Princeton University Library Catalog

Using Chemical Patterning to Spatially Control Cell Growth: A Versatile Technology for Improving Tissue Engineering Devices

Adler, Lily Shoshana [Browse]
Senior thesis
Schwartz, Jeffrey [Browse]
Princeton University. Department of Chemistry [Browse]
Class year:
81 pages
Restrictions note:
Walk-in Access. This thesis can only be viewed on computer terminals at the Mudd Manuscript Library.
Summary note:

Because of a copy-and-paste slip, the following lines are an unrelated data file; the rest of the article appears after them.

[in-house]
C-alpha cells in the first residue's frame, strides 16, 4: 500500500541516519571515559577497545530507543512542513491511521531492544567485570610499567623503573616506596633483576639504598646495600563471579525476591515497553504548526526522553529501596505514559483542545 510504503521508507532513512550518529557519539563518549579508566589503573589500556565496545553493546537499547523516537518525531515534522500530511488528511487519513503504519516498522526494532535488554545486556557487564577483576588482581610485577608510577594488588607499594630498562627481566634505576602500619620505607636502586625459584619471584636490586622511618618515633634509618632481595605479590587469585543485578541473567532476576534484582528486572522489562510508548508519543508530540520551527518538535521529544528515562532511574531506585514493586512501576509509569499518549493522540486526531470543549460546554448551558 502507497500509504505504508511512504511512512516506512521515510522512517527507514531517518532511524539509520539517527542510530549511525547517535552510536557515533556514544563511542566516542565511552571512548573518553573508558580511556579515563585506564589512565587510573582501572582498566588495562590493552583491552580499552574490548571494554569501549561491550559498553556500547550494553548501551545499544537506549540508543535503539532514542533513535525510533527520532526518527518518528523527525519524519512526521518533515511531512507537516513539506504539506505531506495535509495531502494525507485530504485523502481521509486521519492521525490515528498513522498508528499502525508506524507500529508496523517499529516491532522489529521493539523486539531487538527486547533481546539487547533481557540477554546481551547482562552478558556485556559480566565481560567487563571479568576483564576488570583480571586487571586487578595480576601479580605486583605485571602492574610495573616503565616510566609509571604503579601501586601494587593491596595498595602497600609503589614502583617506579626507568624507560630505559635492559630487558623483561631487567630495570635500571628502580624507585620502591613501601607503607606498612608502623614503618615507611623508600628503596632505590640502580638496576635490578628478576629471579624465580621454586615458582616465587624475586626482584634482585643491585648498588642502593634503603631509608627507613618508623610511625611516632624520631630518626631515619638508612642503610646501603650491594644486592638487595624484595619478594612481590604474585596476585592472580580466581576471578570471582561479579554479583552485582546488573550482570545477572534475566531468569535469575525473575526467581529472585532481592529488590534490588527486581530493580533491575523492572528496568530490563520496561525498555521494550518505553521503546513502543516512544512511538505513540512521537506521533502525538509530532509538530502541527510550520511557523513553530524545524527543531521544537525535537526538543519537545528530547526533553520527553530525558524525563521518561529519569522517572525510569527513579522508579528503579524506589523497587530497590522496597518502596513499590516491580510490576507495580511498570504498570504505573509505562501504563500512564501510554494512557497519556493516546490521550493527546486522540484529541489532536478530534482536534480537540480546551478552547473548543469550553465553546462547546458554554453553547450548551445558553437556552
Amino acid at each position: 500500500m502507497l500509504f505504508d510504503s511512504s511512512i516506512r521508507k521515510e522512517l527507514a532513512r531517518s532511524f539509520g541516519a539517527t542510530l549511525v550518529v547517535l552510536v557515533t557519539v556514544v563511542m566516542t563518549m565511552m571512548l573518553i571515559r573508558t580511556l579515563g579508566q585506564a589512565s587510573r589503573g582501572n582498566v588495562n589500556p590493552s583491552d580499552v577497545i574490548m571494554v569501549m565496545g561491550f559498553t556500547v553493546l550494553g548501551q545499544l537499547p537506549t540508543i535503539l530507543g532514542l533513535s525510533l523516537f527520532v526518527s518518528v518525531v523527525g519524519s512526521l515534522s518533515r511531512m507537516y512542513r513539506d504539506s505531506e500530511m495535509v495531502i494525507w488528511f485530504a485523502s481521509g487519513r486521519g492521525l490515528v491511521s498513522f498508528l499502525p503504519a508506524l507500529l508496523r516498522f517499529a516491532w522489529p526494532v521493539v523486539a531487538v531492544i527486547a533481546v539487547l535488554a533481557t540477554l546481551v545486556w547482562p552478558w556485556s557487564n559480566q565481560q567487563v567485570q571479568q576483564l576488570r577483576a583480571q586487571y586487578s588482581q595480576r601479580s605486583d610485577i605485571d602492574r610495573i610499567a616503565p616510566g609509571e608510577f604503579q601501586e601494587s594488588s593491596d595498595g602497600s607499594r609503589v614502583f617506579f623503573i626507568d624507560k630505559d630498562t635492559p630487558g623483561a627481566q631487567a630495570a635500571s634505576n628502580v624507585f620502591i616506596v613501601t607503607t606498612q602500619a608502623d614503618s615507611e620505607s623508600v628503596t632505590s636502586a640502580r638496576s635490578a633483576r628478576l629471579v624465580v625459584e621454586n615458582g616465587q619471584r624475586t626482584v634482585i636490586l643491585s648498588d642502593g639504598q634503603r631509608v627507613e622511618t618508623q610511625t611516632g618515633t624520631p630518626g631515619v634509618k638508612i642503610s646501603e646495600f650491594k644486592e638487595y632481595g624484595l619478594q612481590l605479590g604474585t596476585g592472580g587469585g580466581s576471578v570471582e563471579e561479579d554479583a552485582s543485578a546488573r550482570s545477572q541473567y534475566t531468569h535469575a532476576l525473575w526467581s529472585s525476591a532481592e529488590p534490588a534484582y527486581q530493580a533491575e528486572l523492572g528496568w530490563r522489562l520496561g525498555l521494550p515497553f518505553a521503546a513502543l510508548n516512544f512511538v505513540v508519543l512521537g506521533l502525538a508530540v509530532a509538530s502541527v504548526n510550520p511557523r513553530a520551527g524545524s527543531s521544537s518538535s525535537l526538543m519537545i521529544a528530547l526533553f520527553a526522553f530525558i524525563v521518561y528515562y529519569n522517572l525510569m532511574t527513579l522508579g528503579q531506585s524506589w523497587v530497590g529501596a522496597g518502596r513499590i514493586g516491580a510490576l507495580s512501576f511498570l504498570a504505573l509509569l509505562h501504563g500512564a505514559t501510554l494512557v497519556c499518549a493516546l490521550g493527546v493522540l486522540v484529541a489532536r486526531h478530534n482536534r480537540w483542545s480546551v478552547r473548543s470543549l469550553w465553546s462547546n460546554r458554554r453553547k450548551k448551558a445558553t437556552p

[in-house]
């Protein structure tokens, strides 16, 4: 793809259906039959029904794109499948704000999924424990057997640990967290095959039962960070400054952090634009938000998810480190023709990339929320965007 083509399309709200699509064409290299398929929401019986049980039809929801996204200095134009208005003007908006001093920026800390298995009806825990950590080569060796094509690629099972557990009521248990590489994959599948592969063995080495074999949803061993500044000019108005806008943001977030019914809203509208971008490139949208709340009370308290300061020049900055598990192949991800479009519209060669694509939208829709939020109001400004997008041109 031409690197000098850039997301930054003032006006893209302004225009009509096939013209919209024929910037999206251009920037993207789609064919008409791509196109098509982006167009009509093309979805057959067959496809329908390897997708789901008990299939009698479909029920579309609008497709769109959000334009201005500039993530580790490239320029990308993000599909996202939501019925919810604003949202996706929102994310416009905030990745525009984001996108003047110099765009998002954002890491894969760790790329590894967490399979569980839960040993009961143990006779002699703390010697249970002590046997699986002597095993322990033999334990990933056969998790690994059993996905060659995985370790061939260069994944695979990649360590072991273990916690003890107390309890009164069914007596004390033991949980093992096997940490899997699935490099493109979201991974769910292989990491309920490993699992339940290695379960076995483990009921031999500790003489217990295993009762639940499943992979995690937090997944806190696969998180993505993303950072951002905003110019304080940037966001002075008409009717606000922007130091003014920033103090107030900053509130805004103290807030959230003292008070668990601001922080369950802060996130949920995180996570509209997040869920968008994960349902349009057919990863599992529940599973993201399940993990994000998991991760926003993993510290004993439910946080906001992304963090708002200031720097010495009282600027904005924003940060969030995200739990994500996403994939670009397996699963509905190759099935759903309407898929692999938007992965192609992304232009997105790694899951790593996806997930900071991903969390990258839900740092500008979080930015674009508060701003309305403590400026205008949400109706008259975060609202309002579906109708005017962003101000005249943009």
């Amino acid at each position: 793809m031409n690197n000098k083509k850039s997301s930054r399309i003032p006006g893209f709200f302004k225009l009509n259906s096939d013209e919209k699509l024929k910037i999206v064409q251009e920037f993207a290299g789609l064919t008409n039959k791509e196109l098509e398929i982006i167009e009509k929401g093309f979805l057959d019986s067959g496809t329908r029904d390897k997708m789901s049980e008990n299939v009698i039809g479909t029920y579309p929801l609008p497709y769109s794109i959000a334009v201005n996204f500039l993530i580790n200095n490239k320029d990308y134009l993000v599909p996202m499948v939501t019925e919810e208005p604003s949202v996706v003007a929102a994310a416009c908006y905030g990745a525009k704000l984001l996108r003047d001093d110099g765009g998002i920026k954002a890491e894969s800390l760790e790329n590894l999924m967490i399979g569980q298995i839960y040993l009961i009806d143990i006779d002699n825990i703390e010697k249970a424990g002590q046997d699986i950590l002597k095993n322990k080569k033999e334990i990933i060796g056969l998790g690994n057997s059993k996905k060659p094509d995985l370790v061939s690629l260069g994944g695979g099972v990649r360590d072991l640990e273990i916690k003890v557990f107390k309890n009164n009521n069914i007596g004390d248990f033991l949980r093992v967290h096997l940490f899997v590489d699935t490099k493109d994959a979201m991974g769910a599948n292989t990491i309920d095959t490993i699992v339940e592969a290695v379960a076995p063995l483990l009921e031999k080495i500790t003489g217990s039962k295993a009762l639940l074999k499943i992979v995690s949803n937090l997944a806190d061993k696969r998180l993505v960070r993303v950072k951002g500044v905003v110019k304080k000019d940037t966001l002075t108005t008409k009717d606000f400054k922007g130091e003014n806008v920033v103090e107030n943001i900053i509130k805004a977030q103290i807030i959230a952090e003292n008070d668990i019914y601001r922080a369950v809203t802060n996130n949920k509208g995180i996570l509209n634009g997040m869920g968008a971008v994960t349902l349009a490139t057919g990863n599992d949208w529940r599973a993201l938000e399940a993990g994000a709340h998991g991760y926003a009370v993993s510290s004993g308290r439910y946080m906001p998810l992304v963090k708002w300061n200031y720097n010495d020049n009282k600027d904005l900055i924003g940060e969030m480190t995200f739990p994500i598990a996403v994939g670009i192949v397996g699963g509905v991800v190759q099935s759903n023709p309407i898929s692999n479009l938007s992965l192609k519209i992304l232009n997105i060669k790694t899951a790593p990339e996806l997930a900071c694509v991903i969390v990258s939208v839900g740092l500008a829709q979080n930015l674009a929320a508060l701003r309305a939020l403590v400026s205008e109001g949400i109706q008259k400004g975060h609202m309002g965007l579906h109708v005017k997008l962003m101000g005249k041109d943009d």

A method for spatially controlling cell proliferation and extracellular matrix (ECM) synthesis on three biocompatible polymer substrates has been developed, with the aim of extending this procedure to three-dimensional tubes that are biomedically relevant. Flat polyethylene terapthtalate (PET) was patterned with stripes of a cell-adhesive zirconium oxide (ZrO\(_{2}\))/self-assembled monophosphonate layer (SAMP) layer that induces cells to proliferate and extend in alignment with this pattern. These flat PET surfaces were then rolled into tubular structures and NIH 3T3 cells were seeded on the inside, demonstrating that cells will grow in alignment with the pattern in a tubular conformation. A shape memory polymer (SMP) with a glass transition temperature that induces it to change from a flat surface to a “half-pipe” conformation was similarly patterned. This patterning process involved a prelimary photolithography step followed by chemical vapor deposition (CVD). Cells grew in alignment and produced densely-assembled, organized extracellular matrix on this substrate. Finally, flat and tubular polycaprolactone fumarate (PCLF), a polymer substrate that has previously been shown to be best suited for use as a peripheral nerve conduit, was patterned with the same ZrO\(_{2}\)/SAMP interface using a shadow masking technique followed by CVD. Cells plated on flat PCLF surfaces grew in the direction of the chemical patterns and assembled aligned ECM. Neuron-like PC12 cells plated on top of decellularized ECM extended neurites in alignment with these patterns. These preliminary results indicate that this patterning procedure has the potential to greatly improve implantable peripheral nerve conduits.